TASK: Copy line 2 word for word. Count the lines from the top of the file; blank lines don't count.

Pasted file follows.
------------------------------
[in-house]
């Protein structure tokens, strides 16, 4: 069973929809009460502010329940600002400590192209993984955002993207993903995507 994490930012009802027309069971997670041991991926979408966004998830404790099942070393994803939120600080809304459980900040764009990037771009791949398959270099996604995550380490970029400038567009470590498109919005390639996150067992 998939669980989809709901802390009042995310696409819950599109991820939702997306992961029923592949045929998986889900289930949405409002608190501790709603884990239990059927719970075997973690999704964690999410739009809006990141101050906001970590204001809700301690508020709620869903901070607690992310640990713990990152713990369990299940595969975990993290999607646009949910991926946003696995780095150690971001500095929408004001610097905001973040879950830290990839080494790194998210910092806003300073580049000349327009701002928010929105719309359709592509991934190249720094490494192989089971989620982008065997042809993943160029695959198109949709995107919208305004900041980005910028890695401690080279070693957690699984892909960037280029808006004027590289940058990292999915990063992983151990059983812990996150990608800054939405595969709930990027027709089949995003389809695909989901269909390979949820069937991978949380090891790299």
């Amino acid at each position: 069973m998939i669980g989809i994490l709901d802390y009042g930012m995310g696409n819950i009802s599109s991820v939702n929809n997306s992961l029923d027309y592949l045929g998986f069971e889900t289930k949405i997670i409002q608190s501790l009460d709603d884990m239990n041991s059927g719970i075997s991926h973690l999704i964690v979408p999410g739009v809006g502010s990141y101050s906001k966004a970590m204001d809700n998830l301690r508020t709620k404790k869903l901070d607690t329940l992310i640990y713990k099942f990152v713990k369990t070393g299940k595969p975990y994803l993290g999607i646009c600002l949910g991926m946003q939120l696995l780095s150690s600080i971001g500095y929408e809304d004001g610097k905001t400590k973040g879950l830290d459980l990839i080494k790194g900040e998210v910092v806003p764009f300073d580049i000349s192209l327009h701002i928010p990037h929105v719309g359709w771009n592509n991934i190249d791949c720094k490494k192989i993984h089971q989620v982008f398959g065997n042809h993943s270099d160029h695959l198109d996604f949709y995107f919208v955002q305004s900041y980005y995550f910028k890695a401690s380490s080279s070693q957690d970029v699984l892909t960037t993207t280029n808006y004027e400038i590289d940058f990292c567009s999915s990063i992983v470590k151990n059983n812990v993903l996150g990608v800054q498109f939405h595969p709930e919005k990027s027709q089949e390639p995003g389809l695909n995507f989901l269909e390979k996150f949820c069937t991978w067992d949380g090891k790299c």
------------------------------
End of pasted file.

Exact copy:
């Protein structure tokens, strides 16, 4: 069973929809009460502010329940600002400590192209993984955002993207993903995507 994490930012009802027309069971997670041991991926979408966004998830404790099942070393994803939120600080809304459980900040764009990037771009791949398959270099996604995550380490970029400038567009470590498109919005390639996150067992 998939669980989809709901802390009042995310696409819950599109991820939702997306992961029923592949045929998986889900289930949405409002608190501790709603884990239990059927719970075997973690999704964690999410739009809006990141101050906001970590204001809700301690508020709620869903901070607690992310640990713990990152713990369990299940595969975990993290999607646009949910991926946003696995780095150690971001500095929408004001610097905001973040879950830290990839080494790194998210910092806003300073580049000349327009701002928010929105719309359709592509991934190249720094490494192989089971989620982008065997042809993943160029695959198109949709995107919208305004900041980005910028890695401690080279070693957690699984892909960037280029808006004027590289940058990292999915990063992983151990059983812990996150990608800054939405595969709930990027027709089949995003389809695909989901269909390979949820069937991978949380090891790299």